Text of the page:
Please use this identifier to cite or link to this item: https://doi.org/10.1016/j.bpj.2009.08.025
Title: Diffusion, transport, and cell membrane organization investigated by imaging fluorescence cross-correlation spectroscopy
Authors: Sankaran, J.
Manna, M.
Guo, L. 
Kraut, R.
Wohland, T. 
Issue Date: 4-Nov-2009
Citation: Sankaran, J., Manna, M., Guo, L., Kraut, R., Wohland, T. (2009-11-04). Diffusion, transport, and cell membrane organization investigated by imaging fluorescence cross-correlation spectroscopy. Biophysical Journal 97 (9) : 2630-2639. ScholarBank@NUS Repository. https://doi.org/10.1016/j.bpj.2009.08.025
Abstract: Cell membrane organization is dynamic and is assumed to have different characteristic length scales. These length scales, which are influenced by lipid and protein composition as well as by the cytoskeleton, can range from below the optical resolution limit (as with rafts or microdomains) to far above the resolution limit (as with capping phenomena or the formation of lipid "platforms"). The measurement of these membrane features poses a significant problem because membrane dynamics are on the millisecond timescale and are thus beyond the time resolution of conventional imaging approaches. Fluorescence correlation spectroscopy (FCS), a widely used spectroscopic technique to measure membrane dynamics, has the required time resolution but lacks imaging capabilities. A promising solution is the recently introduced method known as imaging total internal reflection (ITIR)-FCS, which can probe diffusion phenomena in lipid membranes with good temporal and spatial resolution. In this work, we extend ITIR-FCS to perform ITIR fluorescence cross-correlation spectroscopy (ITIR-FCCS) between pixel areas of arbitrary shape and derive a generalized expression that is applicable to active transport and diffusion. ITIR-FCCS is applied to model systems exhibiting diffusion, active transport, or a combination of the two. To demonstrate its applicability to live cells, we observe the diffusion of a marker, the sphingolipid-binding domain (SBD) derived from the amyloid peptide Aβ, on live neuroblastoma cells. We investigate the organization and dynamics of SBD-bound lipid microdomains under the conditions of cholesterol removal and cytoskeleton disruption. © 2009 by the Biophysical Society.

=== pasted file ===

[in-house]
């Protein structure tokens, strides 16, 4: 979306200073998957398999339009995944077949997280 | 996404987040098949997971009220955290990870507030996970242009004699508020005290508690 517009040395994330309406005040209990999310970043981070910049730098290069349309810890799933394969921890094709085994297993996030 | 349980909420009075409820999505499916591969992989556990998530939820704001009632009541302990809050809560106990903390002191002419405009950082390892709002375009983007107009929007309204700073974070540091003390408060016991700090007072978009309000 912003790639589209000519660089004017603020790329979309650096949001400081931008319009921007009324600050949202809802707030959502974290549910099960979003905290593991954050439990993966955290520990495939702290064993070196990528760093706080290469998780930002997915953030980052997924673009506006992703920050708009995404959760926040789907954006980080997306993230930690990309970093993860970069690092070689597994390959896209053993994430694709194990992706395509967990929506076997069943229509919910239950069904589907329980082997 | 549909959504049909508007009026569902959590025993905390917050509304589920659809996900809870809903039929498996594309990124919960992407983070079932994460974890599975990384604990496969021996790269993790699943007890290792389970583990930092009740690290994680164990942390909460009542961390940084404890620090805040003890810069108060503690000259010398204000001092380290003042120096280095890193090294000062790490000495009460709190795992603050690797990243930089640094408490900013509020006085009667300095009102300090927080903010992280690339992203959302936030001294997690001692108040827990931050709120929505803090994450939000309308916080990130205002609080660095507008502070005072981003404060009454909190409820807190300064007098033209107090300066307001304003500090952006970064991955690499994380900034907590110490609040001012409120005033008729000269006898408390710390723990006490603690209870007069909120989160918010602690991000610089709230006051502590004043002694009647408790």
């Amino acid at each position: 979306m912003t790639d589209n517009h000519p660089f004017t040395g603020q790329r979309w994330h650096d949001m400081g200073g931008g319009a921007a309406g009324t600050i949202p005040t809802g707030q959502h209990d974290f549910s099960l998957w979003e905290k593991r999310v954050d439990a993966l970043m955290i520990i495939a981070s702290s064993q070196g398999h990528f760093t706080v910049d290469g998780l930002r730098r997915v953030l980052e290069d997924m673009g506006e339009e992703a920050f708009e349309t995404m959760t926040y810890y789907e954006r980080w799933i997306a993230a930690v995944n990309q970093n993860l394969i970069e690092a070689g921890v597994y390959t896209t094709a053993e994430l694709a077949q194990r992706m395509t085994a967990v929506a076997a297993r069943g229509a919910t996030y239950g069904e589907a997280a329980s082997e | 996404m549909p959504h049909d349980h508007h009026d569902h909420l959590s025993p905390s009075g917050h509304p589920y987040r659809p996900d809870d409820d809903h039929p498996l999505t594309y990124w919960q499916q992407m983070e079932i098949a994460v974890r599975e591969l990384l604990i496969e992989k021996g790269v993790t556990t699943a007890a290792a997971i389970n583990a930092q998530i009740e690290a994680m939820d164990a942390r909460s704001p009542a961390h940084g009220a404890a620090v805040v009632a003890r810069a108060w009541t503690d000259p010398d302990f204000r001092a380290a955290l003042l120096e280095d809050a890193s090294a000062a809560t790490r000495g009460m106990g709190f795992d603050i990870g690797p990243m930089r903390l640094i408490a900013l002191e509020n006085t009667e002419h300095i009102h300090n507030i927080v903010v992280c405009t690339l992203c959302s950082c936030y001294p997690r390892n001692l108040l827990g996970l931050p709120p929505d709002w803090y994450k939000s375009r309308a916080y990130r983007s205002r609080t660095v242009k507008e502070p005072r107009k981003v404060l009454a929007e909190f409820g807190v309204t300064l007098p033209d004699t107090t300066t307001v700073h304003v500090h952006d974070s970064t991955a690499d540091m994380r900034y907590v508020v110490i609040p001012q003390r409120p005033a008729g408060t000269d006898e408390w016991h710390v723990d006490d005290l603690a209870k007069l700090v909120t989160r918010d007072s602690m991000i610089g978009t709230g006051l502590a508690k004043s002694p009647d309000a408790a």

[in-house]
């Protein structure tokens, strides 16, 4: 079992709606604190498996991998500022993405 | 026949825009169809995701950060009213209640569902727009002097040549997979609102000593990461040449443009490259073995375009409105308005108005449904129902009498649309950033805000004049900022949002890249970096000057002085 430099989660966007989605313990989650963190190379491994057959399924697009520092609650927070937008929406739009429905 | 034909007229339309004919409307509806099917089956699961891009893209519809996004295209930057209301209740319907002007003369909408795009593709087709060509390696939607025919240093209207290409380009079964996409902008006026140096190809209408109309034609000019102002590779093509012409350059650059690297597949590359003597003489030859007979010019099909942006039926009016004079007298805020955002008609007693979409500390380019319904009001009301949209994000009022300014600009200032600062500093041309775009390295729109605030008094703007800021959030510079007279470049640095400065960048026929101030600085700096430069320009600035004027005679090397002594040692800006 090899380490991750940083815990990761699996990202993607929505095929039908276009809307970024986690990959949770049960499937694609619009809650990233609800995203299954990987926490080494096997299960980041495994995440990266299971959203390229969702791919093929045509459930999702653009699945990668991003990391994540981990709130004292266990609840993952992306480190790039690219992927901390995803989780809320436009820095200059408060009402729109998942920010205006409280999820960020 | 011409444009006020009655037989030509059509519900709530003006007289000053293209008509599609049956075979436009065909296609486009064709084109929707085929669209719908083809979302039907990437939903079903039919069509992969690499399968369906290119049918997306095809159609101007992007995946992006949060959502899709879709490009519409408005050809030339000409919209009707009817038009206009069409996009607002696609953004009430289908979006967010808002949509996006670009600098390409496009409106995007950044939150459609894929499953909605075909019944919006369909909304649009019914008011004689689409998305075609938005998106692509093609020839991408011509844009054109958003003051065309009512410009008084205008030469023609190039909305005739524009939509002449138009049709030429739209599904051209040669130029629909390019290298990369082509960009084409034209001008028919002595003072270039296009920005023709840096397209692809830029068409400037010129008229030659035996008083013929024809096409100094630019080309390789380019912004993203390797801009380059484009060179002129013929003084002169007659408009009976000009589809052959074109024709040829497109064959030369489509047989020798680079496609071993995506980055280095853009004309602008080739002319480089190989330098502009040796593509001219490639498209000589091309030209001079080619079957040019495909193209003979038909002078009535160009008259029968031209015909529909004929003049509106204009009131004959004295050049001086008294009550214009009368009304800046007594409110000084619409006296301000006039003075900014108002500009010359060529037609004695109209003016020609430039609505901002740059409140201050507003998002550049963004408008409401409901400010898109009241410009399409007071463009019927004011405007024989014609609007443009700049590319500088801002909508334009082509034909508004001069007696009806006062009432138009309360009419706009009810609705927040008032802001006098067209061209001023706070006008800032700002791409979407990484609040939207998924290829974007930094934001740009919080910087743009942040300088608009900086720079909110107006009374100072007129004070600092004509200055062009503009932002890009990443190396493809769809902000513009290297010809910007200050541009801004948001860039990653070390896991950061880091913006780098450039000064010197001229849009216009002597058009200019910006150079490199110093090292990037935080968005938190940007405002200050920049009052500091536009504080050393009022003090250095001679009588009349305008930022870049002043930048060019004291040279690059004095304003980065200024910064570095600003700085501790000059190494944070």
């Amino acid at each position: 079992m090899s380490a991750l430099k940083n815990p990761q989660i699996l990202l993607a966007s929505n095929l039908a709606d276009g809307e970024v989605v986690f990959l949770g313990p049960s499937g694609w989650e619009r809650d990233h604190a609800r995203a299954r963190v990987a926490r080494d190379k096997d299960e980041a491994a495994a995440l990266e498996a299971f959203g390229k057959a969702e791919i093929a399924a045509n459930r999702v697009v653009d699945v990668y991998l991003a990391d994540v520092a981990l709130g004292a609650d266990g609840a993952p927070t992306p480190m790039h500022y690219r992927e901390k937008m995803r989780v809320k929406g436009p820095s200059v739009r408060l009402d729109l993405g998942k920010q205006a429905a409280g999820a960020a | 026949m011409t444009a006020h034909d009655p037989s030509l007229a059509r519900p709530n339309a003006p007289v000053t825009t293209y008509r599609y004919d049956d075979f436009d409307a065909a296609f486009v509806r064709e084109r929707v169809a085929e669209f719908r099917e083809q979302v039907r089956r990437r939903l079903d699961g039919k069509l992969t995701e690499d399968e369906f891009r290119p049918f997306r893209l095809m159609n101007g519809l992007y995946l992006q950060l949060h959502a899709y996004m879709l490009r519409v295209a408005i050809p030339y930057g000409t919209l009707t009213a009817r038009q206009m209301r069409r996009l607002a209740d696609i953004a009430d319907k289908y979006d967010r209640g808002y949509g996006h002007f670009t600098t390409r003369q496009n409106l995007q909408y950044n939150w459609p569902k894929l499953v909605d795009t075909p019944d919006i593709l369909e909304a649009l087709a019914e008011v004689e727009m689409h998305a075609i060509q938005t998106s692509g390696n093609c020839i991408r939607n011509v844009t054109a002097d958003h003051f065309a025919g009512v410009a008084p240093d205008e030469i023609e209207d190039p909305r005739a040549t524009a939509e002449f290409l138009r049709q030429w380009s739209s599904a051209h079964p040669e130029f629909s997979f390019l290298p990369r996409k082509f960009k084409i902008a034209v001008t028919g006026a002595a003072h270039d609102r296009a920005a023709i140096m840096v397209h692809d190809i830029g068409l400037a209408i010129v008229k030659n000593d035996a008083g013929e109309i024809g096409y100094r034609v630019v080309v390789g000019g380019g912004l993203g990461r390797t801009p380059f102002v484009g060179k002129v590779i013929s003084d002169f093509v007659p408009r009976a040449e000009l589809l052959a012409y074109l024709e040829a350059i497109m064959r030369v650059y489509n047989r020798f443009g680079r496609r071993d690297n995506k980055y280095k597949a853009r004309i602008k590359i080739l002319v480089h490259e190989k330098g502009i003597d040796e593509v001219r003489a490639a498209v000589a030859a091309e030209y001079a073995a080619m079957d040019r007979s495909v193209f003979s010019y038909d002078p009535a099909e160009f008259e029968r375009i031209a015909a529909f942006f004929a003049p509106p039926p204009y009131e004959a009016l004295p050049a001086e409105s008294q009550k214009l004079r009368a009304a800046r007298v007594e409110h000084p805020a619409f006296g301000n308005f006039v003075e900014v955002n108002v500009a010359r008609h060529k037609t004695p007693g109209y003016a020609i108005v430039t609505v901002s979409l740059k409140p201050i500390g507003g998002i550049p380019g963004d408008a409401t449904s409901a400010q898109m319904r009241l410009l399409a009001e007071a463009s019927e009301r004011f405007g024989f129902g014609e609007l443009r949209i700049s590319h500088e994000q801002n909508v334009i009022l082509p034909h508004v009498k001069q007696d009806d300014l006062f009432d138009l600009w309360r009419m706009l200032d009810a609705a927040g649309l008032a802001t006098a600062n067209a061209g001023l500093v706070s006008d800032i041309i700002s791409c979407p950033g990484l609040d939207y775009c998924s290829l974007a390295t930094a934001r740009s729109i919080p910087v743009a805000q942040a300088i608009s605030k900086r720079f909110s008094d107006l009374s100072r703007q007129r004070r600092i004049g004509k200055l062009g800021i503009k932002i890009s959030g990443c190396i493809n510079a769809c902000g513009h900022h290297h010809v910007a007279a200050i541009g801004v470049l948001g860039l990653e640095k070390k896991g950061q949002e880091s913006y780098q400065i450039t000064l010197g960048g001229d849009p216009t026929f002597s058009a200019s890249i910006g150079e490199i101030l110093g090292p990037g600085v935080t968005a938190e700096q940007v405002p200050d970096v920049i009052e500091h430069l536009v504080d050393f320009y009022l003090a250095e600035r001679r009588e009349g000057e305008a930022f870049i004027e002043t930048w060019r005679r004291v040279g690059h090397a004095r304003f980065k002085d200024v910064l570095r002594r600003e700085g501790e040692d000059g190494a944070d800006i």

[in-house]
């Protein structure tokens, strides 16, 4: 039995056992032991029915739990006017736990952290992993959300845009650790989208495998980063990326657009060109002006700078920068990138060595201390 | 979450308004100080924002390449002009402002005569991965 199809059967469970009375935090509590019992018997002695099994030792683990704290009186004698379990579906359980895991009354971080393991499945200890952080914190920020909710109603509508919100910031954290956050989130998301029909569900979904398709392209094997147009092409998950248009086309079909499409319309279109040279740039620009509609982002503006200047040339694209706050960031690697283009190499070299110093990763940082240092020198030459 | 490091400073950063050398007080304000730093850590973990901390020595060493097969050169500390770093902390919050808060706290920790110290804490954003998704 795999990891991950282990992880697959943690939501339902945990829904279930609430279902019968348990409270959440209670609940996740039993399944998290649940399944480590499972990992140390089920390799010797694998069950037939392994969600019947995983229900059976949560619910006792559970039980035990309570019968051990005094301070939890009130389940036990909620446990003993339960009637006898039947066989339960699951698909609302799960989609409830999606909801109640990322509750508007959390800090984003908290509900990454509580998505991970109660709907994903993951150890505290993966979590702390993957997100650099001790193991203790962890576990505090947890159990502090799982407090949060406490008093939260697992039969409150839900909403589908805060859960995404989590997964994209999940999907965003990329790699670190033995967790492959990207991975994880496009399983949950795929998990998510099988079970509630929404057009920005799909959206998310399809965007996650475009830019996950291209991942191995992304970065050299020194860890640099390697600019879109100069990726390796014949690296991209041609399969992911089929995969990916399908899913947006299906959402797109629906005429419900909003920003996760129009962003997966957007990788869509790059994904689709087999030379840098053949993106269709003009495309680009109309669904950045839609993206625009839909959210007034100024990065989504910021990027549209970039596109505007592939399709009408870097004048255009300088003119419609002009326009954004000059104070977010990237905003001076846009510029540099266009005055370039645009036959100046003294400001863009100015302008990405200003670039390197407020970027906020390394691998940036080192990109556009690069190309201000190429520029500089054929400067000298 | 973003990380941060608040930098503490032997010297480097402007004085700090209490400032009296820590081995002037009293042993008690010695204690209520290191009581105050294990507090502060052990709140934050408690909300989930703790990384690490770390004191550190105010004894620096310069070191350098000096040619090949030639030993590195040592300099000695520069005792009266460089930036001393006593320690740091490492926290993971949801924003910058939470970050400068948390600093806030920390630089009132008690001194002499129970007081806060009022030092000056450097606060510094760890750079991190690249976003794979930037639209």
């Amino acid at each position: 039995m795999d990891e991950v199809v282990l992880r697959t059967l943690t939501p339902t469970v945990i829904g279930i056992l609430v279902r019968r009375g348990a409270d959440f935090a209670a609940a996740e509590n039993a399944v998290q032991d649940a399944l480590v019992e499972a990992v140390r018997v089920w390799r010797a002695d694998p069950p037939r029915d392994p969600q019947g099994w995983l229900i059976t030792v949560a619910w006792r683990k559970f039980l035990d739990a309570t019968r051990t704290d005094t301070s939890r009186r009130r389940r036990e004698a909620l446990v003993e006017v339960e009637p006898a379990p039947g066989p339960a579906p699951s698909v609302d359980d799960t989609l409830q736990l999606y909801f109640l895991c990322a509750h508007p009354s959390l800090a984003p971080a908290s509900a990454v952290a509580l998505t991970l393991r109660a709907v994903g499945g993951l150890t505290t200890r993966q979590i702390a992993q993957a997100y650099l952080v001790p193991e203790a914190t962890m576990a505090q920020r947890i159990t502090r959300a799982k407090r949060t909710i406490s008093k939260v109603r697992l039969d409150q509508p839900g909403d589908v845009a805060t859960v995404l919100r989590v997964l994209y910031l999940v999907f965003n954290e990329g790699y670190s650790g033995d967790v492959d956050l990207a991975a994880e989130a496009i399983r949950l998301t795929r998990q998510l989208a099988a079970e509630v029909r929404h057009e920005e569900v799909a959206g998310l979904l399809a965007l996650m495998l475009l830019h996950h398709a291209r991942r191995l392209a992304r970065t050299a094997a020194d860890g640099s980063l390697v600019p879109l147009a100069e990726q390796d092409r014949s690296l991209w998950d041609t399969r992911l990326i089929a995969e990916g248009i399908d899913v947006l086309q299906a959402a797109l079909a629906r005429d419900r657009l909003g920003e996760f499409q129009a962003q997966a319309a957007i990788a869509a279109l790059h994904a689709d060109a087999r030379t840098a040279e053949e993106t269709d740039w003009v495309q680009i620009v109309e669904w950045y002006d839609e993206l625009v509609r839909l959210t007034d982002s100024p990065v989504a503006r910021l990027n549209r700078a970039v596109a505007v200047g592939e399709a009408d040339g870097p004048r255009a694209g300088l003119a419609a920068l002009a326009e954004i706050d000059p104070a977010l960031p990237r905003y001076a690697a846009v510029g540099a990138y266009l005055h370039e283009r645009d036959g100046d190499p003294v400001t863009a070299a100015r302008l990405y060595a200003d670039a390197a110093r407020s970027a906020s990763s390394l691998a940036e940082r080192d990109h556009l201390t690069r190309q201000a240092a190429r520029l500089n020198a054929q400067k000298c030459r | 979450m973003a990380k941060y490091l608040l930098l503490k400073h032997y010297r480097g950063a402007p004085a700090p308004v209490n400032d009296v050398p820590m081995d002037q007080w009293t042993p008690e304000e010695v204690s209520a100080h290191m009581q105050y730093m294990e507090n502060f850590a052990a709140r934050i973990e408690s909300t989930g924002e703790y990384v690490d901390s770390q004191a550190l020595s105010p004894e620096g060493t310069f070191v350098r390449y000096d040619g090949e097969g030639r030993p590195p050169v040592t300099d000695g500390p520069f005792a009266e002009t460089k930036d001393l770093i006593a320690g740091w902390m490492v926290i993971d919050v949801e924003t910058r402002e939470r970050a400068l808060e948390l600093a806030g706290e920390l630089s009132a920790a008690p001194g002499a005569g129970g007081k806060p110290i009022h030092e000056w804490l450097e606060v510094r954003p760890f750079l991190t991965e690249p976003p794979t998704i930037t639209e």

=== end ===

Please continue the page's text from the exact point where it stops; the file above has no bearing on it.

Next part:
Source Title: Biophysical Journal
URI: http://scholarbank.nus.edu.sg/handle/10635/75942
ISSN: 00063495
DOI: 10.1016/j.bpj.2009.08.025
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